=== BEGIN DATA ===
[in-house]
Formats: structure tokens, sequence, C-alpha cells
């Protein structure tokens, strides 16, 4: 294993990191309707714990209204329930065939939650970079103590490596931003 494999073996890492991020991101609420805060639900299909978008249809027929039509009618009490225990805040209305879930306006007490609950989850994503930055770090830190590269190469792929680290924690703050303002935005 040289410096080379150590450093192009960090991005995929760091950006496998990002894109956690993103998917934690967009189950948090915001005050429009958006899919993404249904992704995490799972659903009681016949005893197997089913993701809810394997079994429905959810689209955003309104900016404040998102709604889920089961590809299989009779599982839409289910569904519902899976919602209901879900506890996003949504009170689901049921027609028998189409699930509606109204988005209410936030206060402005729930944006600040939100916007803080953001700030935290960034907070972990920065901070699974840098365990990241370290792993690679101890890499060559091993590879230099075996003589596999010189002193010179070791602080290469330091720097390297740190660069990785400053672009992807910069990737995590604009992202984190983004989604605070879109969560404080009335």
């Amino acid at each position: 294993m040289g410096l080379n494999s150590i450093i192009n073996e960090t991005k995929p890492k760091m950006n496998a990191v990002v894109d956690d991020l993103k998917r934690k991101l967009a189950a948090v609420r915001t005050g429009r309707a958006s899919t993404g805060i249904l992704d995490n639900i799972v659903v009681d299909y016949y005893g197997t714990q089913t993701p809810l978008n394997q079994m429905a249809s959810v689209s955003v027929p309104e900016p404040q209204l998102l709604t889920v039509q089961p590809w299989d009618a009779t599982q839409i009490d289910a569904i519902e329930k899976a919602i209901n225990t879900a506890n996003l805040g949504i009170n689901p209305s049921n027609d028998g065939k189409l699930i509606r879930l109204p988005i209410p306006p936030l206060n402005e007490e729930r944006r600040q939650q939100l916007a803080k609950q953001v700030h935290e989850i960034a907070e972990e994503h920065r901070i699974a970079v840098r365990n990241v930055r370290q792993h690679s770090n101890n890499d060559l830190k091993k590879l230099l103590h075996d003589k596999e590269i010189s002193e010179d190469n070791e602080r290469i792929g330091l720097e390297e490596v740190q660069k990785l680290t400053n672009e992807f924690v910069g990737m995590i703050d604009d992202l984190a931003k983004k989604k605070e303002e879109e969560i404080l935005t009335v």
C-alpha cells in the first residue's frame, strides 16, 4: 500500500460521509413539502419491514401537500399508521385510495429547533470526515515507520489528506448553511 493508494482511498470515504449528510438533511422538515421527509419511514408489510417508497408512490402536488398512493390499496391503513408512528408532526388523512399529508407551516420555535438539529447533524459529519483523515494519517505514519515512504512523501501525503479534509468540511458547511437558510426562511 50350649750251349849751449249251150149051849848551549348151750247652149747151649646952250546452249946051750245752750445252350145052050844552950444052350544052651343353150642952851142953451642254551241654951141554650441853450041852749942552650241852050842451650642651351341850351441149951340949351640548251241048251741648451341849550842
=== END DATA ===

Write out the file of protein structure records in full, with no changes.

[in-house]
Formats: structure tokens, sequence, C-alpha cells
């Protein structure tokens, strides 16, 4: 294993990191309707714990209204329930065939939650970079103590490596931003 494999073996890492991020991101609420805060639900299909978008249809027929039509009618009490225990805040209305879930306006007490609950989850994503930055770090830190590269190469792929680290924690703050303002935005 040289410096080379150590450093192009960090991005995929760091950006496998990002894109956690993103998917934690967009189950948090915001005050429009958006899919993404249904992704995490799972659903009681016949005893197997089913993701809810394997079994429905959810689209955003309104900016404040998102709604889920089961590809299989009779599982839409289910569904519902899976919602209901879900506890996003949504009170689901049921027609028998189409699930509606109204988005209410936030206060402005729930944006600040939100916007803080953001700030935290960034907070972990920065901070699974840098365990990241370290792993690679101890890499060559091993590879230099075996003589596999010189002193010179070791602080290469330091720097390297740190660069990785400053672009992807910069990737995590604009992202984190983004989604605070879109969560404080009335």
């Amino acid at each position: 294993m040289g410096l080379n494999s150590i450093i192009n073996e960090t991005k995929p890492k760091m950006n496998a990191v990002v894109d956690d991020l993103k998917r934690k991101l967009a189950a948090v609420r915001t005050g429009r309707a958006s899919t993404g805060i249904l992704d995490n639900i799972v659903v009681d299909y016949y005893g197997t714990q089913t993701p809810l978008n394997q079994m429905a249809s959810v689209s955003v027929p309104e900016p404040q209204l998102l709604t889920v039509q089961p590809w299989d009618a009779t599982q839409i009490d289910a569904i519902e329930k899976a919602i209901n225990t879900a506890n996003l805040g949504i009170n689901p209305s049921n027609d028998g065939k189409l699930i509606r879930l109204p988005i209410p306006p936030l206060n402005e007490e729930r944006r600040q939650q939100l916007a803080k609950q953001v700030h935290e989850i960034a907070e972990e994503h920065r901070i699974a970079v840098r365990n990241v930055r370290q792993h690679s770090n101890n890499d060559l830190k091993k590879l230099l103590h075996d003589k596999e590269i010189s002193e010179d190469n070791e602080r290469i792929g330091l720097e390297e490596v740190q660069k990785l680290t400053n672009e992807f924690v910069g990737m995590i703050d604009d992202l984190a931003k983004k989604k605070e303002e879109e969560i404080l935005t009335v």
C-alpha cells in the first residue's frame, strides 16, 4: 500500500460521509413539502419491514401537500399508521385510495429547533470526515515507520489528506448553511 493508494482511498470515504449528510438533511422538515421527509419511514408489510417508497408512490402536488398512493390499496391503513408512528408532526388523512399529508407551516420555535438539529447533524459529519483523515494519517505514519515512504512523501501525503479534509468540511458547511437558510426562511 50350649750251349849751449249251150149051849848551549348151750247652149747151649646952250546452249946051750245752750445252350145052050844552950444052350544052651343353150642952851142953451642254551241654951141554650441853450041852749942552650241852050842451650642651351341850351441149951340949351640548251241048251741648451341849550842